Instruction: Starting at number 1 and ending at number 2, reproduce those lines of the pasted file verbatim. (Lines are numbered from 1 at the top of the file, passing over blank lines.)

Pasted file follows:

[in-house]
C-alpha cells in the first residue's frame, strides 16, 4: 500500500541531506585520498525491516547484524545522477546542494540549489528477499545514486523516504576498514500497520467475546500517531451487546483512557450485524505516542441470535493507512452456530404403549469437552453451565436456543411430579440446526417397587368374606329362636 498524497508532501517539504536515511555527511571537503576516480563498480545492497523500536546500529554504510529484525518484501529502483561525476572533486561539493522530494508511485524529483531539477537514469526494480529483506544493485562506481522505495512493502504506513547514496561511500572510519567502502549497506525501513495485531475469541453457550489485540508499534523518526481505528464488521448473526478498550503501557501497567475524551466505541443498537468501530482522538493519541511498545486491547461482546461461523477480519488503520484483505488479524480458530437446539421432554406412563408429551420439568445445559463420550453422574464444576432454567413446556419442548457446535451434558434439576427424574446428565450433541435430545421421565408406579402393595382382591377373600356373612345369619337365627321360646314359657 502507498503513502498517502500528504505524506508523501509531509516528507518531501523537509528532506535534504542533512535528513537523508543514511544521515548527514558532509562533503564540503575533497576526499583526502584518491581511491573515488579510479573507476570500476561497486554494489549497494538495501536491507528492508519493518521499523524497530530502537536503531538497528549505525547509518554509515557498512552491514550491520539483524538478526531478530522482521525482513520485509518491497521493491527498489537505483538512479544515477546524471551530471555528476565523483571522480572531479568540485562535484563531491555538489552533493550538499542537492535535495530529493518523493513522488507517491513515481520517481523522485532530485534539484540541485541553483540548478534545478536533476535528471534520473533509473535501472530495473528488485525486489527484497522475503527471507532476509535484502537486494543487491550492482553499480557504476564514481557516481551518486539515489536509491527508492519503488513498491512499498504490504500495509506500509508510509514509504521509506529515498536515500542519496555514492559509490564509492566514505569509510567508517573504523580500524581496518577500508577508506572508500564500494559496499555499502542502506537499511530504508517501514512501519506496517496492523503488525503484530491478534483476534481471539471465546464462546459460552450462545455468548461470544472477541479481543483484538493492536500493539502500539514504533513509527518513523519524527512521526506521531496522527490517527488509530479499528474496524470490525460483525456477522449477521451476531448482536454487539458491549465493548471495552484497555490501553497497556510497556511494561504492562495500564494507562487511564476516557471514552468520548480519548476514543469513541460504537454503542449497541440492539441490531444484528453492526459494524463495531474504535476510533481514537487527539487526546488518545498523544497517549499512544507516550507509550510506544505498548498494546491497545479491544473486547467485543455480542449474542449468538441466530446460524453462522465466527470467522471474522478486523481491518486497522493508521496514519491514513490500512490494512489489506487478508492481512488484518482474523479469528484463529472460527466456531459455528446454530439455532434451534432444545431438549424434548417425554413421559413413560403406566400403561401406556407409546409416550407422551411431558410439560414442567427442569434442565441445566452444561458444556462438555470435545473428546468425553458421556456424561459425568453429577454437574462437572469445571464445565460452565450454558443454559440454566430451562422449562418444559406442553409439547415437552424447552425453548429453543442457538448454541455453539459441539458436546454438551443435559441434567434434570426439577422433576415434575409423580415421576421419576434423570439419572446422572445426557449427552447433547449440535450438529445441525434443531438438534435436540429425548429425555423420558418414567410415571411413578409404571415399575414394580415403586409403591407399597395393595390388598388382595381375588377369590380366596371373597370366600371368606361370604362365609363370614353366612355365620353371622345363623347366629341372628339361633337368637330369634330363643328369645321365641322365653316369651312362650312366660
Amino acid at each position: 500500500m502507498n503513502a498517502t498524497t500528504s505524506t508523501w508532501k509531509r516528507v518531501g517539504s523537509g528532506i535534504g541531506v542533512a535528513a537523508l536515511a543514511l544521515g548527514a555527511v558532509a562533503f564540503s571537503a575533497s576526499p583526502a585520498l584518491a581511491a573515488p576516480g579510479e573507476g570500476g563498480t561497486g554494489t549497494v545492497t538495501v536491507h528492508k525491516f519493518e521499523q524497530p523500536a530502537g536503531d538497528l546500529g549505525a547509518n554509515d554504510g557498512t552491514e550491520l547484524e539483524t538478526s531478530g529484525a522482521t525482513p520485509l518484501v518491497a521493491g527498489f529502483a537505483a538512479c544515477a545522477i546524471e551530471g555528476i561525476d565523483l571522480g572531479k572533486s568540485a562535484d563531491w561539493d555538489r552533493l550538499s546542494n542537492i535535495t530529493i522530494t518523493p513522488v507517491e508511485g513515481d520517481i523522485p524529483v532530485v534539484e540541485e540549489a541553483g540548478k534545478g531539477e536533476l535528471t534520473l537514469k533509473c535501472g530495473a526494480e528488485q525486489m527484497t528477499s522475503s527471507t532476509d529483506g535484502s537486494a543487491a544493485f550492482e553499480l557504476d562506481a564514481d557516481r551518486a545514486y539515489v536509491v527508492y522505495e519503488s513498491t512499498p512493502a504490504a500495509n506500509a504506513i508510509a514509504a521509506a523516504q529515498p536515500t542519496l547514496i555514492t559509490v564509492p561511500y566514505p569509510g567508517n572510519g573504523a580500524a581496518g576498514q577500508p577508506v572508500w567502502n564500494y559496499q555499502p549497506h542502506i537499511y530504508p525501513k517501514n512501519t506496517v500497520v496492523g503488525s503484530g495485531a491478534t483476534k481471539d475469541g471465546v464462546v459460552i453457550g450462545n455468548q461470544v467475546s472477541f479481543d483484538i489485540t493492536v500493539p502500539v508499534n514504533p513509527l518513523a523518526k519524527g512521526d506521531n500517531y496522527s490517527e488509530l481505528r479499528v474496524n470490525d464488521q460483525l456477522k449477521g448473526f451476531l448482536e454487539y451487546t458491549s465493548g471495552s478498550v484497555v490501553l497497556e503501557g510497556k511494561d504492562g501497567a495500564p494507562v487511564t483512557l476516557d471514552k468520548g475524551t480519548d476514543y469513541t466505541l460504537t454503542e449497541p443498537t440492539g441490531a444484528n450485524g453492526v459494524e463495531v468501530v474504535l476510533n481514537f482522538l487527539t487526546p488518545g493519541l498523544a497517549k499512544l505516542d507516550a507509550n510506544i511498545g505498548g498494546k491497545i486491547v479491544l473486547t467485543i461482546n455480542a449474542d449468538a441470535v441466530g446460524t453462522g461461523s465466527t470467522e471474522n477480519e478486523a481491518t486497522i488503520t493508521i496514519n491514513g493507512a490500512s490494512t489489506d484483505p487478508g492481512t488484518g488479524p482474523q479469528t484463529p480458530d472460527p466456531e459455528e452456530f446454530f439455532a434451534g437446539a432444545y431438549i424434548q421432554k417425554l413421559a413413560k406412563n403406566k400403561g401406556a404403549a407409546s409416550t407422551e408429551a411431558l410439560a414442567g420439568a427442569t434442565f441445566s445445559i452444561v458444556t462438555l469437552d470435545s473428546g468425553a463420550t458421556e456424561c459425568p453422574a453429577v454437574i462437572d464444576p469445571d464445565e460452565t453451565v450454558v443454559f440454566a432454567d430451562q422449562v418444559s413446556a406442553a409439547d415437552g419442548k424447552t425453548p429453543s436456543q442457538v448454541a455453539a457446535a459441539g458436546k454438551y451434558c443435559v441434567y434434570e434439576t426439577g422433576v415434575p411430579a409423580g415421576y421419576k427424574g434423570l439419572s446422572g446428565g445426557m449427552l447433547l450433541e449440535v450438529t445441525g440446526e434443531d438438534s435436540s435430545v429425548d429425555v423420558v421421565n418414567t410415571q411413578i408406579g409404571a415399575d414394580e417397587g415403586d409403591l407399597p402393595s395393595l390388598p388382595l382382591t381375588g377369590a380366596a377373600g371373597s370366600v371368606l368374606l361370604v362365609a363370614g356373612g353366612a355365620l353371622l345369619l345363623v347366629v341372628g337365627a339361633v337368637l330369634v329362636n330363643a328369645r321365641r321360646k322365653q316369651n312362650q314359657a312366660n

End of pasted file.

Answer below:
[in-house]
C-alpha cells in the first residue's frame, strides 16, 4: 500500500541531506585520498525491516547484524545522477546542494540549489528477499545514486523516504576498514500497520467475546500517531451487546483512557450485524505516542441470535493507512452456530404403549469437552453451565436456543411430579440446526417397587368374606329362636 498524497508532501517539504536515511555527511571537503576516480563498480545492497523500536546500529554504510529484525518484501529502483561525476572533486561539493522530494508511485524529483531539477537514469526494480529483506544493485562506481522505495512493502504506513547514496561511500572510519567502502549497506525501513495485531475469541453457550489485540508499534523518526481505528464488521448473526478498550503501557501497567475524551466505541443498537468501530482522538493519541511498545486491547461482546461461523477480519488503520484483505488479524480458530437446539421432554406412563408429551420439568445445559463420550453422574464444576432454567413446556419442548457446535451434558434439576427424574446428565450433541435430545421421565408406579402393595382382591377373600356373612345369619337365627321360646314359657 502507498503513502498517502500528504505524506508523501509531509516528507518531501523537509528532506535534504542533512535528513537523508543514511544521515548527514558532509562533503564540503575533497576526499583526502584518491581511491573515488579510479573507476570500476561497486554494489549497494538495501536491507528492508519493518521499523524497530530502537536503531538497528549505525547509518554509515557498512552491514550491520539483524538478526531478530522482521525482513520485509518491497521493491527498489537505483538512479544515477546524471551530471555528476565523483571522480572531479568540485562535484563531491555538489552533493550538499542537492535535495530529493518523493513522488507517491513515481520517481523522485532530485534539484540541485541553483540548478534545478536533476535528471534520473533509473535501472530495473528488485525486489527484497522475503527471507532476509535484502537486494543487491550492482553499480557504476564514481557516481551518486539515489536509491527508492519503488513498491512499498504490504500495509506500509508510509514509504521509506529515498536515500542519496555514492559509490564509492566514505569509510567508517573504523580500524581496518577500508577508506572508500564500494559496499555499502542502506537499511530504508517501514512501519506496517496492523503488525503484530491478534483476534481471539471465546464462546459460552450462545455468548461470544472477541479481543483484538493492536500493539502500539514504533513509527518513523519524527512521526506521531496522527490517527488509530479499528474496524470490525460483525456477522449477521451476531448482536454487539458491549465493548471495552484497555490501553497497556510497556511494561504492562495500564494507562487511564476516557471514552468520548480519548476514543469513541460504537454503542449497541440492539441490531444484528453492526459494524463495531474504535476510533481514537487527539487526546488518545498523544497517549499512544507516550507509550510506544505498548498494546491497545479491544473486547467485543455480542449474542449468538441466530446460524453462522465466527470467522471474522478486523481491518486497522493508521496514519491514513490500512490494512489489506487478508492481512488484518482474523479469528484463529472460527466456531459455528446454530439455532434451534432444545431438549424434548417425554413421559413413560403406566400403561401406556407409546409416550407422551411431558410439560414442567427442569434442565441445566452444561458444556462438555470435545473428546468425553458421556456424561459425568453429577454437574462437572469445571464445565460452565450454558443454559440454566430451562422449562418444559406442553409439547415437552424447552425453548429453543442457538448454541455453539459441539458436546454438551443435559441434567434434570426439577422433576415434575409423580415421576421419576434423570439419572446422572445426557449427552447433547449440535450438529445441525434443531438438534435436540429425548429425555423420558418414567410415571411413578409404571415399575414394580415403586409403591407399597395393595390388598388382595381375588377369590380366596371373597370366600371368606361370604362365609363370614353366612355365620353371622345363623347366629341372628339361633337368637330369634330363643328369645321365641322365653316369651312362650312366660